Themes and Meanings
“When We with Sappho” is an intensely lyrical poem celebrating the pleasures of life. The poet praises the beauty of nature and the joy of making love. Like the surviving poetry of Sappho, the poem is frank, sensuous, and erotic. The height of the couple’s bliss occurs in stanza 5. Immediately after making love, the lovers seem enveloped within the cloud created by their love, and by (in highly alliterative lines) the “awe filled silence/ Of the fulfilled summer.”
The speaker at times describes his lover as if she were a product of nature. He tells her: “I will press/ Your summer honeyed flesh into the hot/ Soil.” “Let your body sink/ Like honey through the hot/ Granular fingers of summer,” and “Press your bruised shoulders against/my body.” By blending the descriptions of lover and nature, Rexroth indicates another theme. The lovers are as much a part of the natural process of coming to be, flourishing, and decaying as the apples in the orchard. When Rexroth says in the first stanza, “Summer [is] in our mouths,” he suggests that the mouths that read to and kiss each other will pass away as quickly as the summer’s season.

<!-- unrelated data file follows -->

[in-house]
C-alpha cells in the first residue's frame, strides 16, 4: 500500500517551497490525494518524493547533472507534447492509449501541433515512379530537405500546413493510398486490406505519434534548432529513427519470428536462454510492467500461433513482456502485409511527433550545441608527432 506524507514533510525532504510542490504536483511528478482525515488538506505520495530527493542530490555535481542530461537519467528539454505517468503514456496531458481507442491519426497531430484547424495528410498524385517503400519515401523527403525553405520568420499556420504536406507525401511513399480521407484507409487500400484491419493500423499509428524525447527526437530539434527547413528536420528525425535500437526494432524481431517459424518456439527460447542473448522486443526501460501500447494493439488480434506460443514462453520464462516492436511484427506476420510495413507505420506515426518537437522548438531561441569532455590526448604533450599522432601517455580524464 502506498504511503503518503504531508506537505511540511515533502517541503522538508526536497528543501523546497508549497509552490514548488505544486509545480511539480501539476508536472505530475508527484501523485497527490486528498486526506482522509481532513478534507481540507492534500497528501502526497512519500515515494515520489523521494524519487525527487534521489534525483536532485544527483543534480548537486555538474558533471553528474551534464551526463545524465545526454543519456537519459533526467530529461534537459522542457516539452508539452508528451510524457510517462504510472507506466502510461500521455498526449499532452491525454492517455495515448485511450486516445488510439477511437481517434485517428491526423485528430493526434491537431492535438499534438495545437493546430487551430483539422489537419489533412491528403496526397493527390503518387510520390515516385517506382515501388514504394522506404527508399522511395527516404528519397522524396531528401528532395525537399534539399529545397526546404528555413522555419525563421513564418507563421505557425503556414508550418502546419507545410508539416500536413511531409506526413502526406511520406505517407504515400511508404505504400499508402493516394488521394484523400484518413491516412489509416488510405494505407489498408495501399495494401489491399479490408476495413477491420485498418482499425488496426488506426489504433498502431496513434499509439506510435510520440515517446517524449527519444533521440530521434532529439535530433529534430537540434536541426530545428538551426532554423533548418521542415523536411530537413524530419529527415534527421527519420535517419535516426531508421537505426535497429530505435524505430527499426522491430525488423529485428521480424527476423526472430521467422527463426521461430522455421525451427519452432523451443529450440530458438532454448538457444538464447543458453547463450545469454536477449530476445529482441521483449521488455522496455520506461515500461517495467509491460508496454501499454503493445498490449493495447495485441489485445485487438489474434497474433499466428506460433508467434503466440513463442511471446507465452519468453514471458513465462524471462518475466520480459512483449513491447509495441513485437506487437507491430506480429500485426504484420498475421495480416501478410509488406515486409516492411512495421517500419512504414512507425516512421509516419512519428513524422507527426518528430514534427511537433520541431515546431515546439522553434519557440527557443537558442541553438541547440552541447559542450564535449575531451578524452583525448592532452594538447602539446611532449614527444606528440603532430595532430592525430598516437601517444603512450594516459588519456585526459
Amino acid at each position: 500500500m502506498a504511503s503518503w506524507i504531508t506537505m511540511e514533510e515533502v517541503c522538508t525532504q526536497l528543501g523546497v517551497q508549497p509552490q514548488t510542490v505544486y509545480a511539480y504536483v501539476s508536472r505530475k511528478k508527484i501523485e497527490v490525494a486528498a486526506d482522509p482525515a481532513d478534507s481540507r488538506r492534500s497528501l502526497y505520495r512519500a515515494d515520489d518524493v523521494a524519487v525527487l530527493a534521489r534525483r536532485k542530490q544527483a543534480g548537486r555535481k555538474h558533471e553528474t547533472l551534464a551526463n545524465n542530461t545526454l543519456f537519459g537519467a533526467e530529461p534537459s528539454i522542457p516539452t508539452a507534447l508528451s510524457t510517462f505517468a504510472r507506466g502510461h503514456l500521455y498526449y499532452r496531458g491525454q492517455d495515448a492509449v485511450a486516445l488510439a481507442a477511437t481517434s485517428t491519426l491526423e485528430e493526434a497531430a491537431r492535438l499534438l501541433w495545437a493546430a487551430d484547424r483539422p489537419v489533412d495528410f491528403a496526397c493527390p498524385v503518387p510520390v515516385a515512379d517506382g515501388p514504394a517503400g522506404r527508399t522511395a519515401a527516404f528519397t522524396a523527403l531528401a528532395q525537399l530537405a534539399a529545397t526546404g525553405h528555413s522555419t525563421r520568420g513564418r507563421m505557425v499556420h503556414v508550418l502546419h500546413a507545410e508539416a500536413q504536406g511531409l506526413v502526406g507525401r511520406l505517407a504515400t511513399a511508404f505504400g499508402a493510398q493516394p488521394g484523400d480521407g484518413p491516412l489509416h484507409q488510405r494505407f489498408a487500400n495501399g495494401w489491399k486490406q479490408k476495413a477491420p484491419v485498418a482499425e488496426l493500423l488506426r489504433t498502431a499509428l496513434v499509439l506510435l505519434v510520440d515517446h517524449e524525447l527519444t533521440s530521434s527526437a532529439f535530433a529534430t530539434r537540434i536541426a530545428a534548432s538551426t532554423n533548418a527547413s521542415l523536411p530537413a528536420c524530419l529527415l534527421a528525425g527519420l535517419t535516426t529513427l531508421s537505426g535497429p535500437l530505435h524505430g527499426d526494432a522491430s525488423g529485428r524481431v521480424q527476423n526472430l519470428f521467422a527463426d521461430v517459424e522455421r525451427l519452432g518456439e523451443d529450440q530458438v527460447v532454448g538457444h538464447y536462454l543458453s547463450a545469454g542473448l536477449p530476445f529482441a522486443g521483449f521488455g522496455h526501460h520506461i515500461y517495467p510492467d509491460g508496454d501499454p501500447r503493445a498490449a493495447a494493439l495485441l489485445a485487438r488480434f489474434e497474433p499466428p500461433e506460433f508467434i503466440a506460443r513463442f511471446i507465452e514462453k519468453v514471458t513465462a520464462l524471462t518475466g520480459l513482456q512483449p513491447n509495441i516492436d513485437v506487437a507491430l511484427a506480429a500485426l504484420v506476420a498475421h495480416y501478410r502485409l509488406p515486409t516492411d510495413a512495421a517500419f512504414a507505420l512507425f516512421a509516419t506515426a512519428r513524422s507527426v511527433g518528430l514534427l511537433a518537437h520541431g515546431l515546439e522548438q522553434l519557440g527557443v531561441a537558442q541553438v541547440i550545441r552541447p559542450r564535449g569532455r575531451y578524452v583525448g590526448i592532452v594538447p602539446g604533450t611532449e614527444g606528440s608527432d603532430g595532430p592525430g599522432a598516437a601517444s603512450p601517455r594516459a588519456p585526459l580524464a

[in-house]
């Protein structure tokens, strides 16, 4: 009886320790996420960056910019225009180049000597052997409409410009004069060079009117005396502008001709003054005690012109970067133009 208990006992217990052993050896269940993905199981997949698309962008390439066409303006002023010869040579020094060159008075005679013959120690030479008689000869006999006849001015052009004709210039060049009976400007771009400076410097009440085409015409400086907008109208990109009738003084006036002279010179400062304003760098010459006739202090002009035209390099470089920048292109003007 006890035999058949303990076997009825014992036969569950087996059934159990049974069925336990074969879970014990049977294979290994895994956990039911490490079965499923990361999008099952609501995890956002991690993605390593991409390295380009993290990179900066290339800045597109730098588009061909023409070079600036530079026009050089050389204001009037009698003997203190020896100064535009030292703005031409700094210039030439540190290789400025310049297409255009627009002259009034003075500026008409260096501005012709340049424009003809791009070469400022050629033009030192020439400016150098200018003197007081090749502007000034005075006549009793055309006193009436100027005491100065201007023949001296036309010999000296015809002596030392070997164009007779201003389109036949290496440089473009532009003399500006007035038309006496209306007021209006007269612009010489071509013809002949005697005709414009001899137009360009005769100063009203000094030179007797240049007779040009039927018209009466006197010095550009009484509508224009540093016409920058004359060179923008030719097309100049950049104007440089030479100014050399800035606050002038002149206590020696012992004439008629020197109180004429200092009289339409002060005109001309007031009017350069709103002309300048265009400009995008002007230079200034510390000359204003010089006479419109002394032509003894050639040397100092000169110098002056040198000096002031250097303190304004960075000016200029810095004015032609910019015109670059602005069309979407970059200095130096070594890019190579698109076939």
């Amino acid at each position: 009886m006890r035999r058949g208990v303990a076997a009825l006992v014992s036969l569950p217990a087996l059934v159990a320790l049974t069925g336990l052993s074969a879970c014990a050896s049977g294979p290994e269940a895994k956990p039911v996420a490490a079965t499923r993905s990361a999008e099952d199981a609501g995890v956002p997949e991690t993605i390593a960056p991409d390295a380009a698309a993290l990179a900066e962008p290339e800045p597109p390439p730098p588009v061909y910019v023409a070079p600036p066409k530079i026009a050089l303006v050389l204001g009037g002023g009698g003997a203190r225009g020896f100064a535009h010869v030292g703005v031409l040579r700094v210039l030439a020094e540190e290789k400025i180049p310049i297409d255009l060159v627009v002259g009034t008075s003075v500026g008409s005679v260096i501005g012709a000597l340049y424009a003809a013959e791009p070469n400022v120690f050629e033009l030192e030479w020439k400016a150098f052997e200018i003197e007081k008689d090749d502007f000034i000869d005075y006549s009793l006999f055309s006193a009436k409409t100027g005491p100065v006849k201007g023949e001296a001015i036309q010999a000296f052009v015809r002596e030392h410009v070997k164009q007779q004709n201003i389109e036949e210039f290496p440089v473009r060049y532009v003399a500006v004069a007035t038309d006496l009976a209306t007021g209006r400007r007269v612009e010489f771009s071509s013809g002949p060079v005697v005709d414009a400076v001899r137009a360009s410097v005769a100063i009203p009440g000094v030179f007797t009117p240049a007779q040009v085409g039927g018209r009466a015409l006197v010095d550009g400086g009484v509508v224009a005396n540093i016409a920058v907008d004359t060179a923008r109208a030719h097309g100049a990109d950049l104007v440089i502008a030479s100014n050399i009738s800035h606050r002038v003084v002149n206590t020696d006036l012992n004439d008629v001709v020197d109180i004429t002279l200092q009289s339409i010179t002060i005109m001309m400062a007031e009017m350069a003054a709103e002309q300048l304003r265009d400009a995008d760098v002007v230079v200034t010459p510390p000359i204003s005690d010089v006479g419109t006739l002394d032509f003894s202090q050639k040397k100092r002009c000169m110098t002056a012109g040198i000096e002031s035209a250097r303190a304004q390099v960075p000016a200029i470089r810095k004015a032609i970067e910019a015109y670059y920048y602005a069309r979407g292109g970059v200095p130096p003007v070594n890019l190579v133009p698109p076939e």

The poem thus recognizes the inevitability of death. The shortness of life, in fact, is one of the lover’s arguments. Since time eventually will wear down their bodies, they should get pleasure from the process: “Let our fingers run like steel/ Carving the contours of our bodies’ gold.”...
(The entire section is 558 words.)